Friday, March 12, 2010

News Items of the Day

Apologies for the broken links and missing images; this migration away from FTP publishing has been messier than I thought it would be. I should note, however, that it is mostly my own fault and has to do with certain technical mistakes I made in setting up my blog originally. The Blogger migration tool is actually quite well-implemented. And I don't fault them for no longer supporting FTP hosting, as to do means supporting thousands of different FTP servers out there, each with their own messy protocols. As you can tell, since you're here, the blog is now live at Unfortunately the old site is not operative at the moment, but hopefully by the end of the weekend it will be back and redirecting visitors over here. If you use a newsfeed, see the post below for the new address. What do we think of this new layout? I was getting bored with the old template. We'll see if I change my mind.

More substantive posts coming soon! The premiere of the HBO WWII miniseries The Pacific has spurred me into writing some long posts about the politics of remembering WWII, which come out of one of the new chapters I'm writing for The Book. Look for those soon.

In shorter news:
  • The ongoing struggle for the soul of public higher education in this country has taken some interesting twists in the past few weeks, especially with regards to LGBT students and faculty members. For some very interesting discourse and activism around that issue at UC Davis, check out this new group and blog Queers for Public Education. Here at William & Mary, the Virginia Attorney General's recent letter to public universities informing us that we are not allowed to outlaw discrimination based on sexual orientation is still sending shockwaves through the campus. We're on spring break right now, but when classes resume next week there is a rally planned for Thursday, March 18th at 2:00 pm. I'm unfortunately going to be in Canada at that moment (see below!) but I wish it the best. This is exactly the sort of situation where large public activist events can do a lot of good.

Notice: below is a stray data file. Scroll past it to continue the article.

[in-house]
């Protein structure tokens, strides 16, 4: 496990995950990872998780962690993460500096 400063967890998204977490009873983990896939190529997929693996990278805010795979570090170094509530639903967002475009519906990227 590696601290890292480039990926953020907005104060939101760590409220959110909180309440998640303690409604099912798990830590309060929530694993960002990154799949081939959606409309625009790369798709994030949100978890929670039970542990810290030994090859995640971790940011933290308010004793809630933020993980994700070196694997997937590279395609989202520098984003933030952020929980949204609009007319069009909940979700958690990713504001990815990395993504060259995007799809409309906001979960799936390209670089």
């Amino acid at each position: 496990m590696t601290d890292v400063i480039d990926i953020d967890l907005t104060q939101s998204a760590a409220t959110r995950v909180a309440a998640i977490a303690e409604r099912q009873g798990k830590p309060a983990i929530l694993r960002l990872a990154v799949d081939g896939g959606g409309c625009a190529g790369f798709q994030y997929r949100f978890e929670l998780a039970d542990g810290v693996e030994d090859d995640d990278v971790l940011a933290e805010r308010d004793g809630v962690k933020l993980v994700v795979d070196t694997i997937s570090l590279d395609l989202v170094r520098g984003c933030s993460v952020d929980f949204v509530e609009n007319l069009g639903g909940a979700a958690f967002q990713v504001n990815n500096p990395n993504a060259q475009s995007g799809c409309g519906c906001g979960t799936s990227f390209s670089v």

• Speaking of Canada, should you happen to find yourself in lovely Ottawa, Ontario, next Friday the 19th, I hope you'll avail yourself of the opportunity to hear me speak! I'm on a panel discussing "Cold War Anxieties" as part of the annual meeting of the Society for American Music. It should be a great panel; I'm especially delighted to be sharing the stage with Jennifer DeLapp Birkett, whose work on Aaron Copland's experience with McCarthyism is very foundational for my own work. I will be doing a bit on Bernstein myself. Not the hippest stuff I do, but that has its pleasures.

A “Great American Symphony” During McCarthyism
Philip Gentry

Leonard Bernstein had a famously ambivalent relationship with the American symphonic tradition. “The symphony,” he said in 1958, “has become an American monument, like the Washington Monument or the Lincoln Memorial or something.” And a few years earlier came the famous question, “What Ever Happened to the Great American Symphony?” But even earlier in his career, as Bernstein was beginning to make a name for himself as a conductor and composer, the specter of the symphony loomed particularly large. Bernstein’s response, at once rebellious and obsequious, was the 1949 symphony The Age of Anxiety.

The infrequently performed and generally disfavored Age of Anxiety is an exploration of post-war apathy and exhaustion at the dawn of McCarthyism. The profoundly anti-heroic subject matter is matched by some of Bernstein’s most modernist music. Even in the work’s finale, written expressly in the “Koussevitzky manner,” I show how Bernstein purposefully injected a sense of alienation in what was superficially a triumphant closing. “My original idea,” he later remarked, “was to produce a mockery of faith, a phony faith.”

Read in the context of the American symphonic tradition, Bernstein’s alienation was both musical and political, as he watched friends and mentors like Aaron Copland entangled in partisan politics, and institutions of classical music robbed of their timeliness and popular appeal in the face of the challenge of mass culture. I argue that The Age of Anxiety was Bernstein’s response to these times, and also his farewell to the modernist tradition that had previously nurtured him.


Ralph Locke said...

Glad the technical problems got worked out! Interesting what you suggest about Bernstein's Sym. No. 2: do you think performances should use the original ending? (As I recall, this was the one recorded by Bernstein the first time around, with Lukas Foss at the piano.) Sorry I can't be at Ottawa to hear your thoughts on this amazing piece.

PMG said...

I do rather like the original ending myself. My argument would be that what gives us a sense of alienation at the otherwise-triumphant ending of the work is that that nothing really resolves; as Bernstein's own preface says, the tension between the "purity" and "loneliness" themes is "accepted" rather than "resolved." But that big piano cadenza Bernstein stuck in in the 1960s makes those themes actually mesh together, in the way that more traditional symphonic writing usually does. So I guess it depends what affect you're going for in your performance, if I may be a little reductive: the anxiety of the late 1940s, or the optimism of the early 1960s!